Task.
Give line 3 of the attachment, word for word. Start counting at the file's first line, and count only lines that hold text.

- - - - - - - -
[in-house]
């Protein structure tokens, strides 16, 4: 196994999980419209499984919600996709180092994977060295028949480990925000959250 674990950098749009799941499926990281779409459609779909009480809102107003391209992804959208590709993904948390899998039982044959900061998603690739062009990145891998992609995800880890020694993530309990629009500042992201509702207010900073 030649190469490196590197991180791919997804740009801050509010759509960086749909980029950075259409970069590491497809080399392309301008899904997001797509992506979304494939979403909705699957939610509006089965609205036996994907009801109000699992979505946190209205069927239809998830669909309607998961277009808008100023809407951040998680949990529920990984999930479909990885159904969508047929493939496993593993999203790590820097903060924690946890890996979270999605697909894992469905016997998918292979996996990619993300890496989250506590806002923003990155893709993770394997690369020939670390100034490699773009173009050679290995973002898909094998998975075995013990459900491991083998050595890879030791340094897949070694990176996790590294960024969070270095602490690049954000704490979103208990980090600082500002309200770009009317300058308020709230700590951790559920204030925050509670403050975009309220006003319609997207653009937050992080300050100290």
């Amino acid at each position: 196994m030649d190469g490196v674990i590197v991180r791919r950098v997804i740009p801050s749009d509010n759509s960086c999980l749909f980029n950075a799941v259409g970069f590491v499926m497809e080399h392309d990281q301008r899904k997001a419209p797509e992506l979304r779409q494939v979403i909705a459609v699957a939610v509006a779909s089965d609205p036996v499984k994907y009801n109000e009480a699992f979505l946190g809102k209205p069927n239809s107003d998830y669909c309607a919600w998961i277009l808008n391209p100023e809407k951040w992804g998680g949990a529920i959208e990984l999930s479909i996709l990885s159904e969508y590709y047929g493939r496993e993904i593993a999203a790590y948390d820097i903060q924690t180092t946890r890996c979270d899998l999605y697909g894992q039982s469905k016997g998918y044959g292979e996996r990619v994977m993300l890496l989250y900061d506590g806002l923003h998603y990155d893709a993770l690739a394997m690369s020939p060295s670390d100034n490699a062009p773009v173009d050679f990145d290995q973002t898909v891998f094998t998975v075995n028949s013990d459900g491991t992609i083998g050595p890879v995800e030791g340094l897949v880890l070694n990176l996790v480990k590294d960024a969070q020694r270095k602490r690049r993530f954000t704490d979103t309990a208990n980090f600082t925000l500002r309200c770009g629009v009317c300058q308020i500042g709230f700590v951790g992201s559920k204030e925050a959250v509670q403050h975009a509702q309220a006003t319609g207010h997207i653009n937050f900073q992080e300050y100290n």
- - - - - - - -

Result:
């Amino acid at each position: 196994m030649d190469g490196v674990i590197v991180r791919r950098v997804i740009p801050s749009d509010n759509s960086c999980l749909f980029n950075a799941v259409g970069f590491v499926m497809e080399h392309d990281q301008r899904k997001a419209p797509e992506l979304r779409q494939v979403i909705a459609v699957a939610v509006a779909s089965d609205p036996v499984k994907y009801n109000e009480a699992f979505l946190g809102k209205p069927n239809s107003d998830y669909c309607a919600w998961i277009l808008n391209p100023e809407k951040w992804g998680g949990a529920i959208e990984l999930s479909i996709l990885s159904e969508y590709y047929g493939r496993e993904i593993a999203a790590y948390d820097i903060q924690t180092t946890r890996c979270d899998l999605y697909g894992q039982s469905k016997g998918y044959g292979e996996r990619v994977m993300l890496l989250y900061d506590g806002l923003h998603y990155d893709a993770l690739a394997m690369s020939p060295s670390d100034n490699a062009p773009v173009d050679f990145d290995q973002t898909v891998f094998t998975v075995n028949s013990d459900g491991t992609i083998g050595p890879v995800e030791g340094l897949v880890l070694n990176l996790v480990k590294d960024a969070q020694r270095k602490r690049r993530f954000t704490d979103t309990a208990n980090f600082t925000l500002r309200c770009g629009v009317c300058q308020i500042g709230f700590v951790g992201s559920k204030e925050a959250v509670q403050h975009a509702q309220a006003t319609g207010h997207i653009n937050f900073q992080e300050y100290n």